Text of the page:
Ever since Gabriel Jesus strolled off the pitch in tears at Selhurst Park on New Year’s Eve, the onus has been on Sergio Aguero to be the focal point for their prolific attack. In three games without the Brazilian, Aguero has clocked four goals and one assist. It seems absurd that upon Jesus’s recovery from knee injury, Aguero will most likely be relegated back to the bench.

Manchester City perhaps missed Jesus’s dynamism in the blood and thunder encounter at Anfield, but Aguero made amends for his lacklustre display against Liverpool with a perfect hat-trick on Saturday evening. It must also be remembered that Aguero has made an incredible recovery from the serious car crash he suffered in Amsterdam at the end of September.

Smugly, I captained the Argentine in my fantasy football team, yet even I am dubious that his first goal has not been scratched off by the Dubious Goals Committee. Although Manchester City’s next three games in the league look inviting; West Brom (H), Burnley (A), Leicester (H). Expect more goals from ‘Kun’ in the absence of Jesus.

4. The relegation dog-fight will be the closest in living memory

At the time of writing, only six points separate Watford in 10th and Swansea in 20th position. A series of managers, most recently Marco Silva, have bitten the dust this season, perhaps harshly given the close proximity of those teams to qualification into the Europa League.

As Sam Allardyce’s Everton have proved, even mediocre form can send you up the league in a matter of weeks; they currently sit in ninth. Burnley are comfortably six points ahead of the Toffees in eighth place, despite not winning in their last eight league matches.

The performance of English teams in Europe this season has put the Premier League firmly back on the map. As the clubs in the higher echelons continue to improve, those fighting it out in the bottom half of the league look increasingly wretched. Still, as it looks like a matter of ‘when’, rather than ‘if’, Manchester City win the Premier League, there will at least be late drama in the relegation dog-fight.

5. The Rihad Mahrez and Jamie Vardy duo is in full swing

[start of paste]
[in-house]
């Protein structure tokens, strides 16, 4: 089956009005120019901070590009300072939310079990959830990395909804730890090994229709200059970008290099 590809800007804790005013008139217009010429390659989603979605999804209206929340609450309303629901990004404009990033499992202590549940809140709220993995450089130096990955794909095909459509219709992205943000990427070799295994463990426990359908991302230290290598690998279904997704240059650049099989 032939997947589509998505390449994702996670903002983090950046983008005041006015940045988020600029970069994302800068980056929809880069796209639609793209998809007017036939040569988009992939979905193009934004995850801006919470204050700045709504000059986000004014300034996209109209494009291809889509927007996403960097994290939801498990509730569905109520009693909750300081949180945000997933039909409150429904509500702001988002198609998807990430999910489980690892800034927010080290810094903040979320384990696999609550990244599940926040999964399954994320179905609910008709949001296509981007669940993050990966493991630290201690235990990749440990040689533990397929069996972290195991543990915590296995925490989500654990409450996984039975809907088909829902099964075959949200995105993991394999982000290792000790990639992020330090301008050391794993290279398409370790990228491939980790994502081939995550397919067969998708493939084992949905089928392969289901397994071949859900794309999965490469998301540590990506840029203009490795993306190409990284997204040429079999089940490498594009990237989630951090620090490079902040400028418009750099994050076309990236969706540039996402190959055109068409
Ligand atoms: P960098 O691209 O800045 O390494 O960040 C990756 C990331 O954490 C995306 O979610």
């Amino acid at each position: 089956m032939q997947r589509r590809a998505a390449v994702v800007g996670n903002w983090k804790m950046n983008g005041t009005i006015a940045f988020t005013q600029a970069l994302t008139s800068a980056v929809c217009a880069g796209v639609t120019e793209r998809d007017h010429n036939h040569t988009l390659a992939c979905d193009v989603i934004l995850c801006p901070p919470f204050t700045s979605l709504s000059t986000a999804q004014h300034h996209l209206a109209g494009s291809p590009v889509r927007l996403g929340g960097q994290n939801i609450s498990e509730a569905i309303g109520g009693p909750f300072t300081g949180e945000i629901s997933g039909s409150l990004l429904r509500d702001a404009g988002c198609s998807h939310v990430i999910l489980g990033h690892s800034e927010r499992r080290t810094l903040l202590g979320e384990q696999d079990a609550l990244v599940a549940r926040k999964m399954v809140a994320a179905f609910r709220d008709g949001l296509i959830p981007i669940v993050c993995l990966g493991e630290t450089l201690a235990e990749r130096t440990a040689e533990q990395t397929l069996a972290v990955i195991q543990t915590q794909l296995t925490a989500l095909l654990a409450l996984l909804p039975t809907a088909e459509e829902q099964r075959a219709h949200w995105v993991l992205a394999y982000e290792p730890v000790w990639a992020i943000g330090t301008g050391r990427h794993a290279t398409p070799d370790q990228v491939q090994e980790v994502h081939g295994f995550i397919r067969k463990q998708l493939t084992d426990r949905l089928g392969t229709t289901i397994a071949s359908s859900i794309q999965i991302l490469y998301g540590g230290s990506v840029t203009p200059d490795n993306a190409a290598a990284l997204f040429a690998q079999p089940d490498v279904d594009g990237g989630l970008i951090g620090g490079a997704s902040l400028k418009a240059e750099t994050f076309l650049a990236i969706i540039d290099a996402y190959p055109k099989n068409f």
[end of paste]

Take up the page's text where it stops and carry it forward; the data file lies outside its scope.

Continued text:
Since taking over, Claude Puel has taken his Leicester side from one point above the relegation zone to seventh place in the league. It’s made a mockery of Stan Collymore’s paranoid and dumbfounded response to him getting the job in place of a manager from good ol’ Blighty.

The rapid rise up the league has come thanks in no small part to the reinvigorated duo of Riyad Mahrez and Jamie Vardy. The Algerian, in particular, who has made no secret of his desire to leave the club, has timed his form well for potential suitors in the transfer window.

The Leicester boss claims that Mahrez is a better player now than when the Foxes lifted the Premier League trophy:

“He can make some penetration like one or two years ago but also he can organise the play with one or two touches and can give assists – he is more complete.”

A cynic would claim these comments are designed to empower his club’s management team during the upcoming negotiations with bigger clubs, but his assertion that the Algerian’s style has evolved is true. Mahrez is more involved in the build-up of play, and seven of Mahrez’s nine goals this season have come since Puel was appointed in October. Vardy himself has two goals and two assists in his last four, which has included difficult trips to Anfield and Stamford Bridge.

Puel insists Mahrez will not leave Leicester in January, but it looks increasingly likely that the Mahrez-Vardy duo will be split up sooner or later. It’s a real shame; in this sort of form, they are a joy to behold.

Chris Henderson